Faces of the children I work with—victims of great violence and injustice—file through my heart during meditation. What do these children and their families need in order to heal? Only loving attention.
When fifteen-year-old Dee first came to us at the Strengthening Families Program (SFP) in Asheville, she brightened the room, chattering non-stop about her training in Junior Reserve Officers’ Training Corps and an after-school program. Dee’s family does not include a father. Because she was in the throes of alcoholism, her mother, Louise, left Dee with her grandmother, who routinely beat Dee with a yardstick. Louise, who had also been beaten, is now in recovery. When she came to us, Louise had only recently regained custody of her daughter and was desperate to re-bond with her child.
Two Dharma sisters, Susan Hales and I, share an office at the SFP, cherishing the opportunity to realize our ideal of understanding and compassion. Our federally funded program is free to families. Over fourteen weeks, we teach families interaction skills based on a rich, award-winning curriculum. With several staff members on hand to model dinner table conversation, we share a mindful meal, a family ritual which seems to be lost to TV. After dinner—no highly processed food or sugar—children attend class with two youth facilitators. Susan and I begin each class with breathing and stretching exercises. “Breathing in, I know I am breathing in. Breathing out, I know I am breathing out.” Inhalation and exhalation are a kind of prayer to invoke inner peace.
The children learn peer refusal skills, how to identify their feelings, problem solve, and empathize. Their parents—in a separate class with parent facilitators—learn how to better understand themselves and their children, set boundaries and consequences, stay calm, play with their children, problem solve, and empathize. Finally, they learn to help their kids build on their goals and dreams. An hour later, the two groups join a family class to practice what they have learned. Often we use games and artwork to convey deep truths.
Dee and her mother joined this program at a critical moment. There are two times in a child’s life when the brain is completely plastic: ages two and fifteen. This may account for the fact that fifteen-year-olds are often at odds with their parents, because they can see clearly that what their parents say does not mesh with what they do. It is time for them to individuate—to carve out their own values and ethics. This is difficult if the family’s values and ethics are unclear. So, we try to help parents name their family strengths by teaching good seed watering. “Catch your teen doing something good,” we say to parents. And to the teens, regarding their parents: “You can attract more butterflies with honey.”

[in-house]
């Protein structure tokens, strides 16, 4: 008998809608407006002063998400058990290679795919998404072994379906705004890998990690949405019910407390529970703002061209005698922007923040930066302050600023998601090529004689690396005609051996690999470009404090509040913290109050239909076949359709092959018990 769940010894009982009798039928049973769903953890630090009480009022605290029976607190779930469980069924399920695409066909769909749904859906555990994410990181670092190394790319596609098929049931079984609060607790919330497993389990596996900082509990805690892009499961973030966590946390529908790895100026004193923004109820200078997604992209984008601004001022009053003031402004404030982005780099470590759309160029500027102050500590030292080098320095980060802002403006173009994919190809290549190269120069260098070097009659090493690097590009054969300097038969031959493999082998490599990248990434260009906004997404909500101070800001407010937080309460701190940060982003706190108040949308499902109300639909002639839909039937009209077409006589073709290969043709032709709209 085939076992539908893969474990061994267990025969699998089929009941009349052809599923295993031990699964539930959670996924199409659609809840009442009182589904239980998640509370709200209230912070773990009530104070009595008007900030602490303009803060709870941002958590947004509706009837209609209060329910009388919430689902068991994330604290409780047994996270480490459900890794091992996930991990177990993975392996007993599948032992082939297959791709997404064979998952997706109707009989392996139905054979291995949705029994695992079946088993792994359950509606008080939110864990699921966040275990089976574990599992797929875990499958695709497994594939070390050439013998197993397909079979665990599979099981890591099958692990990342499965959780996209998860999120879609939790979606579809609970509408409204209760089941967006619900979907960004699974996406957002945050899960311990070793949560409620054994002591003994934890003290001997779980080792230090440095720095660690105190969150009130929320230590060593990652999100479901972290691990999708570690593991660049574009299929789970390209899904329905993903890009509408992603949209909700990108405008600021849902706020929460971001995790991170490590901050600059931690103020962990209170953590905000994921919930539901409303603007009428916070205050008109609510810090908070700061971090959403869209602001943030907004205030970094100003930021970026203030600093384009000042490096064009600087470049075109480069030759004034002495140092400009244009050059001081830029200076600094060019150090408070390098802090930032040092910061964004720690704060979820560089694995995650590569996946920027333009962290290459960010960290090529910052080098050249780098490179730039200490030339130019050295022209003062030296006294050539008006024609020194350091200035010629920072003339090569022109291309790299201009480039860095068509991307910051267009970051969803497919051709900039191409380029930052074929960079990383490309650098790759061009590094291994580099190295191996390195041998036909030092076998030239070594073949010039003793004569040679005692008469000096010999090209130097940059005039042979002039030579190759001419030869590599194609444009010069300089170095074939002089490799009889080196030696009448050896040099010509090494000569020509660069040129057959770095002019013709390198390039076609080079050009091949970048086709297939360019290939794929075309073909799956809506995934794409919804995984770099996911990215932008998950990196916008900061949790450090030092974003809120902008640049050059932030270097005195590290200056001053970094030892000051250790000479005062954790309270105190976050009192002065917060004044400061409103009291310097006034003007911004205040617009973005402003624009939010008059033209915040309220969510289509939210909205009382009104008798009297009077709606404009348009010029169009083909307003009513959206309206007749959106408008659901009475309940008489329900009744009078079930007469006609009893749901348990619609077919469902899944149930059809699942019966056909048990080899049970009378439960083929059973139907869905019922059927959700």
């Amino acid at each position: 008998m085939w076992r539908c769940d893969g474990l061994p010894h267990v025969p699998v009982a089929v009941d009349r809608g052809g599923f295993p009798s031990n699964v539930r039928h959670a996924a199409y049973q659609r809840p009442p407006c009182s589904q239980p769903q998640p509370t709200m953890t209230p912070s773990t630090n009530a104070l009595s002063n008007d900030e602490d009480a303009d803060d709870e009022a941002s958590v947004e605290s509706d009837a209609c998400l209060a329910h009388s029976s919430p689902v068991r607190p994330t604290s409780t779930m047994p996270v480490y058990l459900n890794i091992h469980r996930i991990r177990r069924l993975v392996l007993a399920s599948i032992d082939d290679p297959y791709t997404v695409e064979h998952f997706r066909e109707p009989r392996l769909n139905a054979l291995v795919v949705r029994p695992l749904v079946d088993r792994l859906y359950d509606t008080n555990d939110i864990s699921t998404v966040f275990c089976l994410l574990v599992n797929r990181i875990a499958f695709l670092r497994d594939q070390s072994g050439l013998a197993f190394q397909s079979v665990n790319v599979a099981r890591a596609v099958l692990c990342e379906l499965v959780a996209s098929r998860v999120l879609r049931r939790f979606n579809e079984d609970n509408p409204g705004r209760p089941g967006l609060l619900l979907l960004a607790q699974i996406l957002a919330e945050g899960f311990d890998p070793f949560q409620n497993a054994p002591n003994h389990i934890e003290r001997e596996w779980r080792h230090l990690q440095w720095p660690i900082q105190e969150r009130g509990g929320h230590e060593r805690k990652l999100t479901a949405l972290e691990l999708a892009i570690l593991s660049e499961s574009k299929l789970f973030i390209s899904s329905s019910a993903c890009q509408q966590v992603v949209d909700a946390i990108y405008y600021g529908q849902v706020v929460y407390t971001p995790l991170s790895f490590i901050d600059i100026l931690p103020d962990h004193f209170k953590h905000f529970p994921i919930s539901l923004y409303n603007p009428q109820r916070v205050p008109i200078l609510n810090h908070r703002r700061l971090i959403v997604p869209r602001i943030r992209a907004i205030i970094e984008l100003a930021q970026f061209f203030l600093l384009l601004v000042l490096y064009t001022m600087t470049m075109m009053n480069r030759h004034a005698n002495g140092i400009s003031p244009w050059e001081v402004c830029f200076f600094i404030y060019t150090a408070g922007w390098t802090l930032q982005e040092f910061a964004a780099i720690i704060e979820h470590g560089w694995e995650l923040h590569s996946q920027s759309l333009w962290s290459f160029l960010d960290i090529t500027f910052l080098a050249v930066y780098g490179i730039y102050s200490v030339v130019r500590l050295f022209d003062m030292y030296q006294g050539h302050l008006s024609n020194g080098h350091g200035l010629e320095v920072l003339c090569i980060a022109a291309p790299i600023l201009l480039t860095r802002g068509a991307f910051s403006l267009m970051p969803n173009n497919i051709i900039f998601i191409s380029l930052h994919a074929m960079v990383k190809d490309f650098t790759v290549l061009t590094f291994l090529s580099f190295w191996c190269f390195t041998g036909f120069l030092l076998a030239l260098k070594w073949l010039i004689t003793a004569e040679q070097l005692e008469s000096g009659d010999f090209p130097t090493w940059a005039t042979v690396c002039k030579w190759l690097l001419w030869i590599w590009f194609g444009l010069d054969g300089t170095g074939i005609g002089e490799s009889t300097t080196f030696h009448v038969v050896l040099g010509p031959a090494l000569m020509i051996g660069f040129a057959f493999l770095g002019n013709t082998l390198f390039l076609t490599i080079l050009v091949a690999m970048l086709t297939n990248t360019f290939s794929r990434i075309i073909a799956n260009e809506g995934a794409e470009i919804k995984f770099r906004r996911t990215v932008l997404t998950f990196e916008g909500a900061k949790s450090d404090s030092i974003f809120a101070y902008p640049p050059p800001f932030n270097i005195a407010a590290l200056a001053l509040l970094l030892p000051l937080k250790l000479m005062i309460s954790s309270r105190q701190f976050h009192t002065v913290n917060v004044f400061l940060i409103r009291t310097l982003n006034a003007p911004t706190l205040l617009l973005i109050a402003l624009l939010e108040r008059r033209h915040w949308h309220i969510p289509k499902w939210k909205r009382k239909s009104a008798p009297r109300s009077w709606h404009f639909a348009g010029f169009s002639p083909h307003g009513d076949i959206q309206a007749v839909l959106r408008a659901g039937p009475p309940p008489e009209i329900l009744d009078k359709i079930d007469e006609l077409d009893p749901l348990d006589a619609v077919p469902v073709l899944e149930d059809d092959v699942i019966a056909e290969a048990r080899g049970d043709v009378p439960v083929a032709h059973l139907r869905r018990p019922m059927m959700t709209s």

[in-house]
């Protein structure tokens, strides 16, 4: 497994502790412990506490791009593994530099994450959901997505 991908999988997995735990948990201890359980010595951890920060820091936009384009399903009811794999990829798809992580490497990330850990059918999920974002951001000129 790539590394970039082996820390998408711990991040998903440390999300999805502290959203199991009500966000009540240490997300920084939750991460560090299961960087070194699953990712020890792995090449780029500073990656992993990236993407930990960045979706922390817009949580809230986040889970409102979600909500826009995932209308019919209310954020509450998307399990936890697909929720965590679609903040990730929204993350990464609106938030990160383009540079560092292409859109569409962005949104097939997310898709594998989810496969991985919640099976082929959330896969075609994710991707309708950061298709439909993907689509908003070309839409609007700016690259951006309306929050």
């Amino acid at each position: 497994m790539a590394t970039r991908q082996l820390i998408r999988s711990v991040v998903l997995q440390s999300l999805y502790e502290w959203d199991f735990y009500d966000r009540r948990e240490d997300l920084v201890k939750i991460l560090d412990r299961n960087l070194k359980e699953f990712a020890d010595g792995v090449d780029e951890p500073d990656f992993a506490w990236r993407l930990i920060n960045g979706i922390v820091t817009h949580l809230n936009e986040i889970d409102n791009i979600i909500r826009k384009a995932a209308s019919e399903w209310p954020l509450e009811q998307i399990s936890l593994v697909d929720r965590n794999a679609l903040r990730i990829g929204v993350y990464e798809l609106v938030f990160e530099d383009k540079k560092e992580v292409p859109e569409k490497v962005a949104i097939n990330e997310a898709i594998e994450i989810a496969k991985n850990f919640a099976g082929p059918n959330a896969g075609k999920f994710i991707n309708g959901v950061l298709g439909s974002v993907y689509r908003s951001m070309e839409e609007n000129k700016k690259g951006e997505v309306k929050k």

Mindfulness helped me put myself in Dee’s shoes. What would it feel like to have no father, to lose your mother, to be abused by your grandmother? Through mindfulness, I could model a calm and patient authority for her newly sober mother. One of the ways we guide parents is to help them set boundaries. Time and again, I see kids respond favorably when their parents are able to set firm rules with reasonable consequences and stick to them. Kids interpret this attention as love.
When Louise began to set boundaries, and Dee fi y realized she would not be hit if she went outside the lines, Dee pushed them. One evening she arrived with a new piercing—a ring in her lip.
Louise had been away on business, and Dee pierced her own lip with a sterilized needle. What delusions needed to be punctured? Louise hit the ceiling when she returned home. She was new to her daughter, and didn’t know how to cope.
Dee was upset at her mother’s reaction, which she said was to throw a loud temper tantrum and lock her out of the house in the cold. I took Dee aside. In tears, and picking at her skin, she told me living with her mother was not working out. She wanted to leave the household and live with her aunt. She was afraid of her mother’s temper. I saw that part of Dee’s fear stemmed from mistreatment at the hands of her grandmother. This is, because that is! In families, we see the flower in the root of the plant. I could see the seeds of rage and dark mental formations that had been carried from generation to generation. Educator and visionary Rudolf Steiner expressed the larger implications of right livelihood with children well: “The way I work with every growing child has significance for the whole universe.”
At a staff meeting, we processed the family problems. To ensure that Louise would continue to attend class and that she did not feel cornered, we decided to set a meeting for her, Dee, and three staff members after graduation, a few weeks away. The happy ending to this story is that by the time graduation rolled around, mother and daughter were reconciled, Louise had learned ways to take care of her anger, Dee had learned that her mother cared enough to set boundaries, and both of them gave SFP an amazing testimonial at the ceremony.
Names and circumstances of SFP participants have been changed to protect the families.
Judith Toy, True Door of Peace, is a senior OI member who, with her husband Philip Toy, guides retreats around the U.S., and this summer, in Ireland and Scotland. They have founded three Sanghas, one in a medium security prison. Judith practices with Cloud Cottage Sangha in North Carolina. She is former associate editor of the Mindfulness Bell.